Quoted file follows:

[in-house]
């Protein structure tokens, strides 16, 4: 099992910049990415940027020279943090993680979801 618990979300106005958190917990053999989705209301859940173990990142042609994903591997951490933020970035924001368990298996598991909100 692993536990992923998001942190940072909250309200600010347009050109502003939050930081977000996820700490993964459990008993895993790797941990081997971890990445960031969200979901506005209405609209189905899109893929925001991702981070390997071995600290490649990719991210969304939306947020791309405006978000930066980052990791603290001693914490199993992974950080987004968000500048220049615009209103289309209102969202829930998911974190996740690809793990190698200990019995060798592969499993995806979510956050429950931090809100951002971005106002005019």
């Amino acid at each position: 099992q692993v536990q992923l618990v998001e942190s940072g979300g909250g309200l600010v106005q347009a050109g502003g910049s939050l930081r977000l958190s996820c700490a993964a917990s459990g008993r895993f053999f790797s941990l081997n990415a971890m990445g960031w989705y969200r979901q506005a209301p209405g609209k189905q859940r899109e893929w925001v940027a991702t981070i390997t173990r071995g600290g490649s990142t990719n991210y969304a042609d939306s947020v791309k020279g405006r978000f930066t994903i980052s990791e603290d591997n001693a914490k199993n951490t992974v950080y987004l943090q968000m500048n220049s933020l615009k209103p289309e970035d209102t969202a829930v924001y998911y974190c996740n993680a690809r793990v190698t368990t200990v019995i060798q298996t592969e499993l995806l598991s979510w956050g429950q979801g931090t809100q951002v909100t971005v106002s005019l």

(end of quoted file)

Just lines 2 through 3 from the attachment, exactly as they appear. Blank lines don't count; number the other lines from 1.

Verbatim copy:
């Protein structure tokens, strides 16, 4: 099992910049990415940027020279943090993680979801 618990979300106005958190917990053999989705209301859940173990990142042609994903591997951490933020970035924001368990298996598991909100 692993536990992923998001942190940072909250309200600010347009050109502003939050930081977000996820700490993964459990008993895993790797941990081997971890990445960031969200979901506005209405609209189905899109893929925001991702981070390997071995600290490649990719991210969304939306947020791309405006978000930066980052990791603290001693914490199993992974950080987004968000500048220049615009209103289309209102969202829930998911974190996740690809793990190698200990019995060798592969499993995806979510956050429950931090809100951002971005106002005019």
């Amino acid at each position: 099992q692993v536990q992923l618990v998001e942190s940072g979300g909250g309200l600010v106005q347009a050109g502003g910049s939050l930081r977000l958190s996820c700490a993964a917990s459990g008993r895993f053999f790797s941990l081997n990415a971890m990445g960031w989705y969200r979901q506005a209301p209405g609209k189905q859940r899109e893929w925001v940027a991702t981070i390997t173990r071995g600290g490649s990142t990719n991210y969304a042609d939306s947020v791309k020279g405006r978000f930066t994903i980052s990791e603290d591997n001693a914490k199993n951490t992974v950080y987004l943090q968000m500048n220049s933020l615009k209103p289309e970035d209102t969202a829930v924001y998911y974190c996740n993680a690809r793990v190698t368990t200990v019995i060798q298996t592969e499993l995806l598991s979510w956050g429950q979801g931090t809100q951002v909100t971005v106002s005019l």